The High Court has overturned the UK’s unilateral ban on the use of the metaldehyde molluscicide active ingredient, following a judicial review case instigated by manufacturer Chiltern Farm Chemicals. Slug pellets based on the active will be available for at least a further 18 months from the original June 2020 cut-off date.
Late last week the government conceded the judicial review claim. This means that Chiltern’s action has been successful – the December 2018 decision to revoke the existing metaldehyde authorisations and not re-register the active for future use has been quashed and is no longer in effect.
The High Court order takes the status of metaldehyde back to that of before December 19th 2018. The order confirms that the applications for product re-authorisation remain outstanding and that Defra is required to decide afresh whether to grant re-authorisation for the products or to revoke the existing authorisations, in accordance with Article 46 of the EC Regulation.
However, a Defra spokesman is on record as saying the Department “will retake the decision as swiftly as possible, taking account of the procedural points raised”.
“The decision taken by Michael Gove was deemed unlawful last week for procedural reasons,” adds AIC head of agronomy and crop protection Hazel Doonan. “AIC understands that the government intends to retake the decision as to whether metaldehyde products should be authorised in the UK according to legal requirements as soon as possible.
“Whilst the outcome means that sale and distribution of metaldehyde products will now expire on 31 December 2020, AIC members have worked to ensure that any stocks of metaldehyde were moved as required onto farm ahead of the original 30 June 2019 deadline. The new date for the storage and use of existing metaldehyde stocks will now expire on 31 December 2021, until further notification.”
Former Defra secretary of state Michael Gove’s decision to prohibit the use of metaldehyde from spring 2020 on wildlife grounds was greeted with dismay by the industry. It had worked on responsible usage for the last ten years through the Metaldehyde Stewardship Group (MSG), in order to reduce groundwater residues which were seen as the most likely reason for a ban. Despite the active being authorised in 21 EU member states, Mr Gove insisted that science supported his UK ban.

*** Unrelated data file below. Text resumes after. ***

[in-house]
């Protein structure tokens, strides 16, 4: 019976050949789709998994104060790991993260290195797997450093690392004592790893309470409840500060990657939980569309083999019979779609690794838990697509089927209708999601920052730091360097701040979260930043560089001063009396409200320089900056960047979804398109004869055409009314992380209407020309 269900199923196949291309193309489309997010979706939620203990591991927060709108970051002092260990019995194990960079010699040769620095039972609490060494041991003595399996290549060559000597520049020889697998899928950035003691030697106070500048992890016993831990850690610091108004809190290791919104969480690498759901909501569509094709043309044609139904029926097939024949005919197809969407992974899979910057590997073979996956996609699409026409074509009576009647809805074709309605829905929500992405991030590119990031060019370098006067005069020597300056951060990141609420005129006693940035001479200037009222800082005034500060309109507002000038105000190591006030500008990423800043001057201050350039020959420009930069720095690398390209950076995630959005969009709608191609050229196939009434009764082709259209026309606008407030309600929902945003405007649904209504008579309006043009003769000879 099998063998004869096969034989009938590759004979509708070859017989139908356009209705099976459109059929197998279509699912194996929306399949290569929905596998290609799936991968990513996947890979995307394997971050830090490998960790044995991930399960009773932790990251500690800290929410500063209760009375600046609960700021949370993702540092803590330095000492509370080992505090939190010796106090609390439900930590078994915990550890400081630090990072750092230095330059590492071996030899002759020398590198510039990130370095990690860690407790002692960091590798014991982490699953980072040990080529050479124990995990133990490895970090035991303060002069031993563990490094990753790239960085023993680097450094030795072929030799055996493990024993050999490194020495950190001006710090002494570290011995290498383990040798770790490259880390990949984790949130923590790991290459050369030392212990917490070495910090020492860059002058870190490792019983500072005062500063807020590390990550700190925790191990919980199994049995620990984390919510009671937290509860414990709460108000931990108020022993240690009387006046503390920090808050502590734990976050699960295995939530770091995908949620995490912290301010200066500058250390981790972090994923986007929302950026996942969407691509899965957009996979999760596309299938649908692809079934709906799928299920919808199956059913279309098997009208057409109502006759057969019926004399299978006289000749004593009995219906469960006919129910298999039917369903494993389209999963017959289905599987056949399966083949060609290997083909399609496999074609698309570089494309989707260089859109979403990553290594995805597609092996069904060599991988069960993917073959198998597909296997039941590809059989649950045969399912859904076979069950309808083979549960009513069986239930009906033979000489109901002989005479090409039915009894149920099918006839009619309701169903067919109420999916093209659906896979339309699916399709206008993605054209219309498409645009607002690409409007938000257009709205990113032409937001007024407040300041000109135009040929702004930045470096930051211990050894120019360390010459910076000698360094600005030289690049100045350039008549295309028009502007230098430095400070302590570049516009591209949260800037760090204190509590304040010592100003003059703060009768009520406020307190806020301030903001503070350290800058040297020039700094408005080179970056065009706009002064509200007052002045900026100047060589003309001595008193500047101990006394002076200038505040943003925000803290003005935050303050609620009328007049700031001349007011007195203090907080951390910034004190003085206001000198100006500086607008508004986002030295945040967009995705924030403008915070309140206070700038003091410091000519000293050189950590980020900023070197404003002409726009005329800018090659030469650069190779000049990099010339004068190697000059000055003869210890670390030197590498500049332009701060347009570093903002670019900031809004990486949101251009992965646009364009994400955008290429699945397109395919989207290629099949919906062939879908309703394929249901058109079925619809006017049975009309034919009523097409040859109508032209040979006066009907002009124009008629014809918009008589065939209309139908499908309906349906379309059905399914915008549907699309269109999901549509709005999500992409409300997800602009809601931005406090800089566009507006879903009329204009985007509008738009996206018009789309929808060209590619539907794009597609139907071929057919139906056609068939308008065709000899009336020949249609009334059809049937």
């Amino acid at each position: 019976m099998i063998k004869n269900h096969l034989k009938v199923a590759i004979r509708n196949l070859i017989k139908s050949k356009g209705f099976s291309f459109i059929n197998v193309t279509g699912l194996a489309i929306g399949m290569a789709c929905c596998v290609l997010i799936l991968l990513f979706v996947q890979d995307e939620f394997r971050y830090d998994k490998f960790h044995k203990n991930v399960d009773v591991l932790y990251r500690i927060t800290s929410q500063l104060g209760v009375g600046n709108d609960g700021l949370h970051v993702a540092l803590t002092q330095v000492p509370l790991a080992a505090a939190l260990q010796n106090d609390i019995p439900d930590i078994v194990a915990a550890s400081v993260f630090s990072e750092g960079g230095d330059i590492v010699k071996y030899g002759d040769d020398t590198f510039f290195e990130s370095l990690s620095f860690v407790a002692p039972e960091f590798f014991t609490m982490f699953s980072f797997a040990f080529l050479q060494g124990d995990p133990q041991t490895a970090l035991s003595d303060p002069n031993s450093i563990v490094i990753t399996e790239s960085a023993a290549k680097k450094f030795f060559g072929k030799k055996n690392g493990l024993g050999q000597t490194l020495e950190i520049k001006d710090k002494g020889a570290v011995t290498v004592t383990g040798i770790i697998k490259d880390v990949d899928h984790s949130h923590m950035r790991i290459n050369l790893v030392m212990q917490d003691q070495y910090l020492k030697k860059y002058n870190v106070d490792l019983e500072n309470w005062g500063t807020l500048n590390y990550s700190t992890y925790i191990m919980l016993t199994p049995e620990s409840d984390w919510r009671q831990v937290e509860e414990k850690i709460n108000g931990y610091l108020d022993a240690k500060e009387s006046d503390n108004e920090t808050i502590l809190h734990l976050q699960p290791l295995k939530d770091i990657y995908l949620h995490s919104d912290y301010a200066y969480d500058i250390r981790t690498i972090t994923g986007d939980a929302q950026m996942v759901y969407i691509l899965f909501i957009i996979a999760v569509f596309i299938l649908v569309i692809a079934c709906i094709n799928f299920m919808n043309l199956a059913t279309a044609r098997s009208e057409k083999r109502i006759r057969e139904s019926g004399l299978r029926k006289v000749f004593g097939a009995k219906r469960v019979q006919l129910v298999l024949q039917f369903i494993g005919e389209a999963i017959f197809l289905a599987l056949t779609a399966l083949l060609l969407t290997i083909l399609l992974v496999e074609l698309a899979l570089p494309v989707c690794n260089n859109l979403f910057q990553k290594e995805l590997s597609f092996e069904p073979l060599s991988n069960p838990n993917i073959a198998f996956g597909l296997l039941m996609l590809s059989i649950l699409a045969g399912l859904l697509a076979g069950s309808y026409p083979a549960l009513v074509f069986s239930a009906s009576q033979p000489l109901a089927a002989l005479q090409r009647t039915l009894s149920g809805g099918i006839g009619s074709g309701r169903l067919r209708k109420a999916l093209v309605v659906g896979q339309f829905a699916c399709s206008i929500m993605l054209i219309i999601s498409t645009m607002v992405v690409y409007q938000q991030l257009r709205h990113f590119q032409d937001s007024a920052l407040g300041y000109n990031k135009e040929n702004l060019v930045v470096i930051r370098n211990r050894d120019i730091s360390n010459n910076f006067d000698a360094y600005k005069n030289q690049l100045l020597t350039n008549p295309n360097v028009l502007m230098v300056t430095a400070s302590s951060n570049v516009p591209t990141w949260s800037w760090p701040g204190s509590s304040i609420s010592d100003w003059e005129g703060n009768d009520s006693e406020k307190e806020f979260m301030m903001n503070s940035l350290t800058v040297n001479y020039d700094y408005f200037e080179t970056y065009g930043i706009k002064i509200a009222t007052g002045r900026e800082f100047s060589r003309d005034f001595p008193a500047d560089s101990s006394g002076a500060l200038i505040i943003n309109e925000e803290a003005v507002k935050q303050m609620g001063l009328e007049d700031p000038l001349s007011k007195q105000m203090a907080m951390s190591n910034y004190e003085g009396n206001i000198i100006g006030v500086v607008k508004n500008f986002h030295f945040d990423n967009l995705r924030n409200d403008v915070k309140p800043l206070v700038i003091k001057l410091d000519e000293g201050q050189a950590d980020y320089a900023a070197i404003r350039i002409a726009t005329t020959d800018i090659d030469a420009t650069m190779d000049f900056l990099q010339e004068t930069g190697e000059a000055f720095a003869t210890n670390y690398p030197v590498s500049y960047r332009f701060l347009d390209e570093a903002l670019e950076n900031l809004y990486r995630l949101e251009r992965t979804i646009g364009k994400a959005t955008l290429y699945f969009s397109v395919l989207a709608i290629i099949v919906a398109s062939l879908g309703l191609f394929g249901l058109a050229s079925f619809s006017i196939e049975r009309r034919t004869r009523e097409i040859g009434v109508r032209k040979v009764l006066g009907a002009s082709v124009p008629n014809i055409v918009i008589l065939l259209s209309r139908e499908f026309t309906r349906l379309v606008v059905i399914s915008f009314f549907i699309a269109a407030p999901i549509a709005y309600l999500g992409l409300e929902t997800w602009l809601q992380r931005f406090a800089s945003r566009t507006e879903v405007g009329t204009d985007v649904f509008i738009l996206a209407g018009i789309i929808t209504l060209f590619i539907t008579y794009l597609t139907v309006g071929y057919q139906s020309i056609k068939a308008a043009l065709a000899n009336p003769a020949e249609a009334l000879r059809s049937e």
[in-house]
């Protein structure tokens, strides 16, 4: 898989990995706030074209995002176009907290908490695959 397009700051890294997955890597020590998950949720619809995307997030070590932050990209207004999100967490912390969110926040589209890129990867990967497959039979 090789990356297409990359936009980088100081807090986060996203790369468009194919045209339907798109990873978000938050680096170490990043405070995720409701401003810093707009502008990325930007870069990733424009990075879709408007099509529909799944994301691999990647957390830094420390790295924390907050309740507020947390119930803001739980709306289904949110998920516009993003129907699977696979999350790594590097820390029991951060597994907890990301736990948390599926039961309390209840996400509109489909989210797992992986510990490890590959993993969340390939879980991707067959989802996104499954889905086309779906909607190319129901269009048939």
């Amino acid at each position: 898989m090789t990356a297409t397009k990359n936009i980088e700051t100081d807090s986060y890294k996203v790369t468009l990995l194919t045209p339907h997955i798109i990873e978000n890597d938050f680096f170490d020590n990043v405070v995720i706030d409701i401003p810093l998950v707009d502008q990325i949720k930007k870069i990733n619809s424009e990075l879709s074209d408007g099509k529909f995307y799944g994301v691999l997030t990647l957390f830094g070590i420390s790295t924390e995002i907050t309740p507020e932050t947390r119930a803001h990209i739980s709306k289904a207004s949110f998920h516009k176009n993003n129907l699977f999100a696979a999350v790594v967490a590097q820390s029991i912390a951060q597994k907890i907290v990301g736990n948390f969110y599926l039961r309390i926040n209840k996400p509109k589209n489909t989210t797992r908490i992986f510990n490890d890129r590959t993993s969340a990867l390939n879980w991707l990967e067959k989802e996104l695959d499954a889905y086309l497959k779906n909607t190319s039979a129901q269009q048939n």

Defra’s December decision had required the sale and distribution of metaldehyde slug pellets to end on June 30th 2019, with all stocks in the supply chain to be used up or disposed of by the end of June 2020 – these dates no longer apply.
“Metaldehyde is back on the market and we’ve reverted to where we were eight months ago,” confirmed Philip Tavener, managing director of Chiltern Farm Chemicals who took the legal action to bring Michael Gove’s decision before the High Court. “The sell-out and use-up periods previously put in place no longer apply – it is business as usual. Chiltern is ensuring that supplies of metaldehyde slug pellets will be available with immediate effect from its normal distribution channels.”
Mr Tavener explains that the legal basis of Defra’s withdrawal decision required Mr Gove to form his own view on the impact of the metaldehyde products on non-target species, but he did not do so. “A few days before a hearing was due to take place in the High Court, the government conceded that its decision-making process was flawed. The decision was unlawful.”
Chiltern, one of the UK’s largest suppliers of molluscicides, disputed the environmental impact of its products on non-target species. “We have been working with the industry for over 10 years, as part of the MSG, to steward the responsible use of these products. In 2017, an enhanced MSG stewardship programme that had been approved by officials at the Chemicals Regulation Division, was launched. It introduced new buffer zone requirements while promoting reduced usage and the adoption of Integrated Pest Management techniques,” states Mr Tavener.
He adds that retaining metaldehyde in the market removes the industry’s dependency on a single slug control solution and provides farmers and householders alike with an important, reliable and trusted treatment for controlling the arable and garden sector’s most damaging pest.
The company launched its application for a judicial review in June. The MSG had applied for a six-month extension to the use-up period earlier this year, but this was turned down by Mr Gove in April.